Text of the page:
Katie Rucke Mar. 28, 2016, 9:25am


AUSTIN—A McKinney, Texas-based investment firm named in a felony indictment against Attorney General Ken Paxton was issued a $90,000 fine for fraud and plagiarism by the Texas State Securities Board on March 18.

Mowery Capital Management Securities and its founder Frederick “Fritz” Mowery—a business associate and friend of Paxton—received the nearly six-digit fine for violating state securities laws by providing false documents to Texas investigators and misleading clients about a past bankruptcy.

The State Securities Board order [PDF] was issued in relation to an investigation that began in November 2014 that examined whether Mowery violated securities laws by misrepresenting information in required disclosure documents and failed to properly disclose business ties to clients, among other actions, the San Antonio Express reported.

Several changes and additions were made to Findings of Fact and Conclusions of Law in the Proposal for Decision by administrative law judges and the Securities Commissioner himself. “Based on the foregoing Findings of Fact and Conclusions of Law, the Securities Commissioner concludes that the respondents have violated the Texas Securities Act,” the order said.

Mowery and his financial management firm were both instructed to “immediately cease and desist from engaging in any fraudulent conduct enumerated herein in connection with rendering services as an investment adviser,” according to the order signed by Securities Commissioner John Morgan.

Additionally, Mr. Mowery was fined $40,000 for two separate violations of the act—$20,000 each. Mowery Capital Management was fined $10,000 for each of the four violations it made to the law. For a separate violation, Mr. Mowery was charged an additional $10,000 fine and Mowery Capital Management must pay half of the court reporting transcription costs, which is about $2,930. In total, Mowery and his firm were fined $92,930.37.

Morgan could have chosen to revoke both Mowery’s individual and Mowery Capital’s state financial licenses or charge steeper fines, but because “there was no intent to deceive or defraud and no evidence of actual harm to clients or the public,” it appears he opted not to seek a harsher penalty.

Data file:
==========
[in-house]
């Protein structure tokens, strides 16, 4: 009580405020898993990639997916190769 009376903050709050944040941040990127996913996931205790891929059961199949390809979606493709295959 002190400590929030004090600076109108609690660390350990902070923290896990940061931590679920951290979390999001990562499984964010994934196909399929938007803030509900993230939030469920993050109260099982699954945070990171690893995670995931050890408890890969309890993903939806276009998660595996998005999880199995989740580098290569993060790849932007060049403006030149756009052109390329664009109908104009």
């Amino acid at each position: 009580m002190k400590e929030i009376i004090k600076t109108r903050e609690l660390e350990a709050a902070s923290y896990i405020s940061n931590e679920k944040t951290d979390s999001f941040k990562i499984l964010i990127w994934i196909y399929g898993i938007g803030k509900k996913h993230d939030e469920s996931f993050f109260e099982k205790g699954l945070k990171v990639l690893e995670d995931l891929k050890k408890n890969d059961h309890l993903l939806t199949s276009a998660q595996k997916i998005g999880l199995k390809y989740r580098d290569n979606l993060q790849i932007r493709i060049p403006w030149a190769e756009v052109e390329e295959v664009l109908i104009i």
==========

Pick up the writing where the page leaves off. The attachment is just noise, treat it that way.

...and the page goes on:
News of the large fine against a company connected to Paxton has many Texans buzzing about the impact this case may have on Paxton’s own legal issues.

The attorney general was reprimanded for failing to register as a representative with Mowery Capital in May 2014. Paxton solicited three clients for the firm in 2004, 2005 and 2012, and was paid part of the asset management fees, according to a report in the New York Times. Paxton was fined $1,000 for violating the Texas Securities Act, but was not criminally prosecuted at the time.

However, the left-leaning nonprofit watchdog group Texans for Public Justice filed a criminal complaint against Paxton with prosecutors in Austin, and asked the court to prosecute Paxton for committing a third-degree felony.

After the Texas Rangers investigated the case, Paxton was indicted in August 2015 on three counts: Two felony securities fraud charges and one count of third-degree failure to register.

Punishment for a first-degree felony conviction in Texas can range from five years to life in prison. A third-degree felony punishment ranges from two to 10 years.

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